Could 2018 be a year where SA’s house prices begin to recover and finally track inflation?
Property economists are expecting more of the same in 2018 given that house price growth has barely kept up with inflation over the last two years.
In fact, house prices have declined in real terms (after adjusting for inflation) since January 2016, at one point declining by 6% – a similar level of decline last seen in the fourth quarter of 2009.
At the time, SA was grappling with a technical recession following three quarters of negative GDP growth and the world continued to reel from the global financial crisis.
Since then, housing activity has come under pressure and most recently, nominal house prices (before adjusting for inflation) grew by an average 3.7% in 2017, according to FNB. This is the third consecutive year of national average house price growth slowdown from a multi-year high of 7% reached in 2014. Growth has since slowed each year, to 6% in 2015, 4.8% in 2016 and 3.7% in 2017.
FNB household and property sector strategist John Loos estimates that in real terms, house prices declined by 2.4% in 2017 based on 11 months’ worth of inflation data. Official inflation data for 2017 is scheduled for release on January 24.
Loos said the decline in house prices was not surprising given the worrying state of the economy, junk downgrades of SA’s credit ratings and low levels of consumer and business confidence. Housing activity typically mirrors the state of the economy, which is expected to grow by a paltry 0.7% in 2017, 1.1% in 2018 and 1.5% in 2019, according to National Treasury.
Judging from a number of house price forecasts, the decline in house prices might slow down. Absa Home Loans property analyst Jacques du Toit expects average house prices to shift a little higher to about 5% in 2018. FNB’s Loos expects similar house price growth.
Although this is not a major improvement, the forecast is based on a marginal economic growth improvement in 2018 and one interest rate hike, which is not expected to have a dampening effect on the housing market.
After adjusting for inflation, house prices are not expected to grow in 2018, an antithesis to the trend of declines over the past two years. The SA Reserve Bank expects inflation to average 5% in 2018. The inflation outlook improved in 2017 due to food inflation falling to single digits from highs of above 10% in previous years.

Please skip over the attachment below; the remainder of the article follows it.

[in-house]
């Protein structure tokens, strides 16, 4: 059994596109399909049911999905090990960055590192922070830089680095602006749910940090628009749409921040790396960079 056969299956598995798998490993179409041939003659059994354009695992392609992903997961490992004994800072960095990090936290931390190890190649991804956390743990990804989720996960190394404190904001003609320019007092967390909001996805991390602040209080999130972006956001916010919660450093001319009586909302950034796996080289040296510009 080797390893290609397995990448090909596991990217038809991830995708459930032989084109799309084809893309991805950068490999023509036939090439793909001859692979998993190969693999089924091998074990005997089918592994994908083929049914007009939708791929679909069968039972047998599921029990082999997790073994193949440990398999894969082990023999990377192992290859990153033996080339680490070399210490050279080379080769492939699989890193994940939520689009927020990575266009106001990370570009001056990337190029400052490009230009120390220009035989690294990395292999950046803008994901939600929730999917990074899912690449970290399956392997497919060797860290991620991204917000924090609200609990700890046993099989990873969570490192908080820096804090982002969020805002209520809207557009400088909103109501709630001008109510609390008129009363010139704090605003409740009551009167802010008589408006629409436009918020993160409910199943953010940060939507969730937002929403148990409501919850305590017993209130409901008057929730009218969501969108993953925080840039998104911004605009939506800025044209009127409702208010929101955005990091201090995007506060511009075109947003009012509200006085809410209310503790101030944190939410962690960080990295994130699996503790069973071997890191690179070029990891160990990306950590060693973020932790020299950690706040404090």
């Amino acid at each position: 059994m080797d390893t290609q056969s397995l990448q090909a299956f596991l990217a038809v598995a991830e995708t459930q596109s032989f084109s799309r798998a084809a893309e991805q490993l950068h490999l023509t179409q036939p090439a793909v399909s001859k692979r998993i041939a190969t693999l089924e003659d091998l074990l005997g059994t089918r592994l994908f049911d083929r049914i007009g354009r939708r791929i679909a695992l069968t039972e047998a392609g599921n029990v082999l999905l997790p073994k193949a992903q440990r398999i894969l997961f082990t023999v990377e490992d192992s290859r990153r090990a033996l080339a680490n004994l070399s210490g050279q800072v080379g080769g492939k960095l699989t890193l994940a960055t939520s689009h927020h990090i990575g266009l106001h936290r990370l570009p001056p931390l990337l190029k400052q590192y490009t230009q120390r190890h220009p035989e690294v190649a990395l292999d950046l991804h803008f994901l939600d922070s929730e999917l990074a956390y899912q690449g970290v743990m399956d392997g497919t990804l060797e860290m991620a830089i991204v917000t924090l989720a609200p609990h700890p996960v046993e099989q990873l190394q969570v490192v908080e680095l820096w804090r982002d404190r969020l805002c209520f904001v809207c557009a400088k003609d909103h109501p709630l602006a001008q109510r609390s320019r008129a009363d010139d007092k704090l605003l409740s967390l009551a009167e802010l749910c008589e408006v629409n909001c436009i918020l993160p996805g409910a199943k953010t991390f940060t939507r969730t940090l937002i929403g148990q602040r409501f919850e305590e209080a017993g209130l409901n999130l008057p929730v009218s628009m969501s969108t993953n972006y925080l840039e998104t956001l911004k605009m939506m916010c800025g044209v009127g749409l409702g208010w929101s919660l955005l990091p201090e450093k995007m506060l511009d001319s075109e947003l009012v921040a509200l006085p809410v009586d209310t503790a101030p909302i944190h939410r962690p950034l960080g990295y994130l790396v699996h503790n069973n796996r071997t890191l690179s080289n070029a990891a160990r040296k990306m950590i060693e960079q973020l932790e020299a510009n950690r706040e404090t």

SA political uncertainty
The 5% house price growth forecast hinges on a number of factors: mainly the political and government policy environment especially with 2018 being the run-up to the 2019 general election, said FNB’s Loos.
“Uncertainty around policy direction makes forecasting even tougher than it would be under conditions of greater certainty, posing significant risks to forecasts,” he said.
Widely-publicised rating agency downgrades for the country, should they occur, can quite easily dampen national sentiment, and this can easily feed into a housing market either directly, or indirectly via the economic impact.”
Dr Andrew Golding, chief executive of the Pam Golding Properties, supported Loos’s views, adding that Malusi Gigaba’s maiden annual budget speech as finance minister, to be delivered in February, will impact on business, consumer and market sentiment.
“It is expected that SA’s residential property market will continue to maintain its resilience, reflecting an ongoing healthy appetite for property investment – particularly in major metros and key hubs,” said Golding.
“The fact is there is a pent-up demand from a groundswell of aspirant buyers wanting to acquire a foothold in the property market, while others in the marketplace – both first-time buyers and existing homeowners – are seeking homes to buy or rent as career and lifestyle changes dictate a change in address.”
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